Mummy Powder, Part 7

The renewed hollow grinding sound startled me.  I didn’t know how long I’d lain there, but I must have been asleep.  Falling asleep in a sarcophagus, wrapped up like a mummy.  No point in struggling.  They’d wrapped me too tight.  Nightmare faces jumped out of my memory.  Mummies, the old Pharaoh and the young one, Bruce.

Ah hell.  Bruce.  No tears, but I felt his death again.

Grinding.  I knew the sound.  Someone had started to move the sarcophagus’ lid.  Was it opening?  Had Pharaoh changed his mind?  A chill ran through me.  I’d be fodder for his restored youth after all.  Or could I be so lucky that the mummies were gone and someone had come to rescue me?  Was there a Van Helsing for mummies?

Voices.  Muffled, but definite voices.  I tried to say something, but my lips locked shut.  Talking right now might not be the best idea I’d ever had.  I didn’t know if I wanted to be discovered yet.  Only a few words reached through the mask, not enough to make sense of anything except that there was more than one voice.  Accented English but not Egyptian-flavoured, or even anything from America.  A couple more words, and I pinned it to the British Isles, probably, but couldn’t do better than that.  Mediterranean accents were more my specialty.

Fingers wrapped around the mask’s edge and lifted it away.  I wanted to close my eyes, but needed to see what was going on.  When the mask had risen far enough to be clear of the edge of the sarcophagus, it moved aside and Doctor Harold Witkinstein held it.  That didn’t make any sense.  I’d seen his body, or parts of it at least.

“What did I tell you, guv?”  A broad grin showed several missing teeth and half of the rest were crooked.  His bushy eyebrows jumped up and down at someone I couldn’t see.  “Look at the preservation on this one.  Why, three thousand years old if he’s a day, but he doesn’t look a day over three hundred.”

Not the accent or the dental work I expected from a member of the modern German upper class.  The second voice, belonging to someone I couldn’t see, fit a little better.  Cooler, even, and with the barest touch of an accent.  Probably still British.  “Indeed.  It appears well preserved.”

Witkinstein reached into the coffin and slapped my stomach.  I didn’t have time to flinch, but the touch was weird, hollow, and didn’t carry a lot of sensation with it.  It didn’t feel much like a slap, but more like remembering what a slap to the stomach might have felt like.  It wasn’t worth a flinch or even an ouch.

And I couldn’t say ouch, anyway.  I tried opening my mouth to say something, anything and couldn’t feel my lips move, couldn’t make my lips move.  Breathing deep, I found I couldn’t breathe and fought down a sense of panic.  What had they done to me?  Why didn’t Witkinstein and his unseen friend see me?  They acted as if I weren’t present.  Thoughts tumbled in my head, coalescing and shattering again.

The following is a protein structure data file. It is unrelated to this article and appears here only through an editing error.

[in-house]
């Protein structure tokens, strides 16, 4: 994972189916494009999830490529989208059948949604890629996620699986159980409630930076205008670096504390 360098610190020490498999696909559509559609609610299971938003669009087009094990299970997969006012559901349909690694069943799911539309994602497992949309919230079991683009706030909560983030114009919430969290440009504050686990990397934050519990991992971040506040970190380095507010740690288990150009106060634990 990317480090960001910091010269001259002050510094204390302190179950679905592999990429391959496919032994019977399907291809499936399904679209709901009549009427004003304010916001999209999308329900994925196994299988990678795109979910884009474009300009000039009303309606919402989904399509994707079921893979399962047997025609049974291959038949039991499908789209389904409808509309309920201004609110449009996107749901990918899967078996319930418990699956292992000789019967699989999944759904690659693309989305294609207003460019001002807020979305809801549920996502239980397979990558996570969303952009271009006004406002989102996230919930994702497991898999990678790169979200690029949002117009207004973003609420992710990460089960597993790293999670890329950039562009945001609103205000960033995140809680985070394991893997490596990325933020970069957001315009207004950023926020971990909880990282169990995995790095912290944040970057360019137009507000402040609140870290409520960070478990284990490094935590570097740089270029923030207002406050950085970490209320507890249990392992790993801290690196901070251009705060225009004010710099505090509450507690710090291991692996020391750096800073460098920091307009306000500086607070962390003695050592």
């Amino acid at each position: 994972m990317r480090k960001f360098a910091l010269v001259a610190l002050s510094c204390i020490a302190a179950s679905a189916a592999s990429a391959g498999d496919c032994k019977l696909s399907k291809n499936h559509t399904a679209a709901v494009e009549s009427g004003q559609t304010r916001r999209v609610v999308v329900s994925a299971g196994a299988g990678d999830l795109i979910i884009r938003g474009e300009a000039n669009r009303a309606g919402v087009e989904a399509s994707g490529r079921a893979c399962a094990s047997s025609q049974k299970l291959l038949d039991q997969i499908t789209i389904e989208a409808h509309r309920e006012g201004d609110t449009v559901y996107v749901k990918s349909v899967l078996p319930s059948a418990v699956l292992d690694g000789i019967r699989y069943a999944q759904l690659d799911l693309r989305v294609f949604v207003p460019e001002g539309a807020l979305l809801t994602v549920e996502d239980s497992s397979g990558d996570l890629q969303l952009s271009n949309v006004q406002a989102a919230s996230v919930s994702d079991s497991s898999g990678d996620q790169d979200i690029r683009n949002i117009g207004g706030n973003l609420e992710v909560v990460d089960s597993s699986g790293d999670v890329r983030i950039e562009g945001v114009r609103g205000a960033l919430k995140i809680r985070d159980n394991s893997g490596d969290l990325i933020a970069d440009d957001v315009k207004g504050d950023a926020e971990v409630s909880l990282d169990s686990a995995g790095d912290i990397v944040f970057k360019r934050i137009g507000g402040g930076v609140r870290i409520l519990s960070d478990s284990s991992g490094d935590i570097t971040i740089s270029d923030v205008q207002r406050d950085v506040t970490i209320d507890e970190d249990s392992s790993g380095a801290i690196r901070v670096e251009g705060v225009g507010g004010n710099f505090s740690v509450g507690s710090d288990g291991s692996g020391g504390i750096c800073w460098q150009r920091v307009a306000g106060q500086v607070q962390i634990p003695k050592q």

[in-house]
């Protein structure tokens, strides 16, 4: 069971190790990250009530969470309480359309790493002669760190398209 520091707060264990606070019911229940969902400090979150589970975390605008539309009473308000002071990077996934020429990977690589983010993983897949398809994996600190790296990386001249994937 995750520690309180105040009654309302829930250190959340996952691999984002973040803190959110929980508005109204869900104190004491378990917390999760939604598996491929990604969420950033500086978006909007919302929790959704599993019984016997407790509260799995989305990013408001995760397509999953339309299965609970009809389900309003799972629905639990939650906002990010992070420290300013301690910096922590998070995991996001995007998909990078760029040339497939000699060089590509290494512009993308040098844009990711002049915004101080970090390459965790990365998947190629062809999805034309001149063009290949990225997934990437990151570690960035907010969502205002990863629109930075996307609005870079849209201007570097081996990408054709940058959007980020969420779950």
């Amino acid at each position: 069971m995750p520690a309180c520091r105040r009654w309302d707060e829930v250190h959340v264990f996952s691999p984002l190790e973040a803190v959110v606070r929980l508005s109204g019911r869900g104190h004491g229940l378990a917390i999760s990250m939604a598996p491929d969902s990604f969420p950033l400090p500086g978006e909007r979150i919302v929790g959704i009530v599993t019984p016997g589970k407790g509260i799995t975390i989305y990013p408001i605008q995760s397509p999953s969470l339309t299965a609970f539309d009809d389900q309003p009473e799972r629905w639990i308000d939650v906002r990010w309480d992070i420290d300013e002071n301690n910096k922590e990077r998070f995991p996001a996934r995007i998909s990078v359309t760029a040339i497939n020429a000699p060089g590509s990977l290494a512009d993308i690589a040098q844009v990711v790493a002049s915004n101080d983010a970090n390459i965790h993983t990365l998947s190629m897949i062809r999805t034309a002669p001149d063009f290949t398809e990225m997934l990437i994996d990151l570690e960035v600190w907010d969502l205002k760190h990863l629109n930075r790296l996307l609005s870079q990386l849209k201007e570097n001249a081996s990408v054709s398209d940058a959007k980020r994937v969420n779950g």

Three thousand years old if he’s a day, but he doesn’t look a day over three hundred.

“As well preserved as you can get, guv.  So, is it worth a few pounds to you?”

“Yes.  Yes, I think so.”  A sniff.  “I’m quite willing to pay a few coins above the current market rate.  You can keep the stone box, though.  I’ve no need for that.”

“Of course, of course.  The customer’s always right, isn’t he?”

“Indeed.  I understand you have the ability to powder them?”

Sleep now, if you can, though when you wake, you will wish you had not.

Witkinstein bowed.  “Aye.  We grind the mummies to order for a nominal fee.  It’s all about what the customer wants.  There’s them what want the whole thing shipped back home, box and all, but those in the medical profession, such as yourself, usually want just the powdered remains for treatment and whatnot.”

“Exactly.  The grinding will be fine.”  A short pause as a shadow shifted just out of my sight.  “Just be sure you don’t cut it with anything.  My master treats a higher class of patients than most.  Only pure ground mummy will do.  Anything else, aside from being less efficacious, would be insulting to his patients.”

Look at the preservation on this one.

The look of shock on Witkinstein’s face, so obvious, so expressive, belonged to an earlier age when haggling was part of every transaction, as much friendly banter as driving the price up or down.  “Certainly not, guv.  You’re in Egypt, the land of mummies.  That kind of thing might go on back home, but there’s no need for it here with a nearly limitless supply at hand.”

“See that it doesn’t.”

You will suffer the indignity of the New Kingdom’s dead.

If I could feel the cold, it would wrap around my heart.  If I had a heart.  I wondered where the jars holding my organs were.  And shouldn’t my brain be in one of them?  How could I be aware and thinking in my present state?  Why should I expect any kind of logic to hold sway in my present state?

Money changed hands.  The clink of metal coins in a leather bag.

“How soon can I expect delivery?”

Witkinstein bowed and bits of dandruff rained down over my face.  “We’ll have it rendered down for you and packaged by lunch time tomorrow, if that’s acceptable.”

“Quite.”  Departing footsteps.

Tucking the small bag of coins into his shirt, the old Doctor, if he was a doctor any more, looked down at me and smiled.  He reached into the sarcophagus and patted my cheek, not using enough force to give any sensation to my preserved flesh.  “Alas, it’s the grinding mill for you, my lad.  I don’t know if it’ll hurt much the first time, but the Holy Master assures me you’ll come back in every mummy that goes through the rods.”

You will suffer the indignity of the New Kingdom’s dead.

Witkinstein chuckled and dropped the mask back onto my face.

End

The Beginning

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